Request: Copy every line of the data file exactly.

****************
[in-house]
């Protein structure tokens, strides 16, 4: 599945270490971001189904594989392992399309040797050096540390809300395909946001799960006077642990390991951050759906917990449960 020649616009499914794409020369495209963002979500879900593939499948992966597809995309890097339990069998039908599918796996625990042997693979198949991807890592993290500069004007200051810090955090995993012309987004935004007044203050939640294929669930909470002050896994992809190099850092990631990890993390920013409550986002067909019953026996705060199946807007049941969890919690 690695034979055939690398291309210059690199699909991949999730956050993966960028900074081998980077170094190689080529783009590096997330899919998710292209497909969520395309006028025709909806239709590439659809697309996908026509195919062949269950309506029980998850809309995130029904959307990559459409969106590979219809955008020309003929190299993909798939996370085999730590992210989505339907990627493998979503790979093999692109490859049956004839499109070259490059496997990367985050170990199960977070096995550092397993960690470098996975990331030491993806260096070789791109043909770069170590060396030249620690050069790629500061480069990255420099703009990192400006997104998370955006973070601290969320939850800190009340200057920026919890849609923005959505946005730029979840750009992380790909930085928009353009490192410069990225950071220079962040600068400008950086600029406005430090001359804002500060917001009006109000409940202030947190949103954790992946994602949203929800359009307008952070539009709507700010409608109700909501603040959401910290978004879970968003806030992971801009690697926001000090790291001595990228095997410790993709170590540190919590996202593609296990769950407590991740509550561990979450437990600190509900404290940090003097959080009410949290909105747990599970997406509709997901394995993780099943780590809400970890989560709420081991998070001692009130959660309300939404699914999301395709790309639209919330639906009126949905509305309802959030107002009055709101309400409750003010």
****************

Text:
[in-house]
């Protein structure tokens, strides 16, 4: 599945270490971001189904594989392992399309040797050096540390809300395909946001799960006077642990390991951050759906917990449960 020649616009499914794409020369495209963002979500879900593939499948992966597809995309890097339990069998039908599918796996625990042997693979198949991807890592993290500069004007200051810090955090995993012309987004935004007044203050939640294929669930909470002050896994992809190099850092990631990890993390920013409550986002067909019953026996705060199946807007049941969890919690 690695034979055939690398291309210059690199699909991949999730956050993966960028900074081998980077170094190689080529783009590096997330899919998710292209497909969520395309006028025709909806239709590439659809697309996908026509195919062949269950309506029980998850809309995130029904959307990559459409969106590979219809955008020309003929190299993909798939996370085999730590992210989505339907990627493998979503790979093999692109490859049956004839499109070259490059496997990367985050170990199960977070096995550092397993960690470098996975990331030491993806260096070789791109043909770069170590060396030249620690050069790629500061480069990255420099703009990192400006997104998370955006973070601290969320939850800190009340200057920026919890849609923005959505946005730029979840750009992380790909930085928009353009490192410069990225950071220079962040600068400008950086600029406005430090001359804002500060917001009006109000409940202030947190949103954790992946994602949203929800359009307008952070539009709507700010409608109700909501603040959401910290978004879970968003806030992971801009690697926001000090790291001595990228095997410790993709170590540190919590996202593609296990769950407590991740509550561990979450437990600190509900404290940090003097959080009410949290909105747990599970997406509709997901394995993780099943780590809400970890989560709420081991998070001692009130959660309300939404699914999301395709790309639209919330639906009126949905509305309802959030107002009055709101309400409750003010």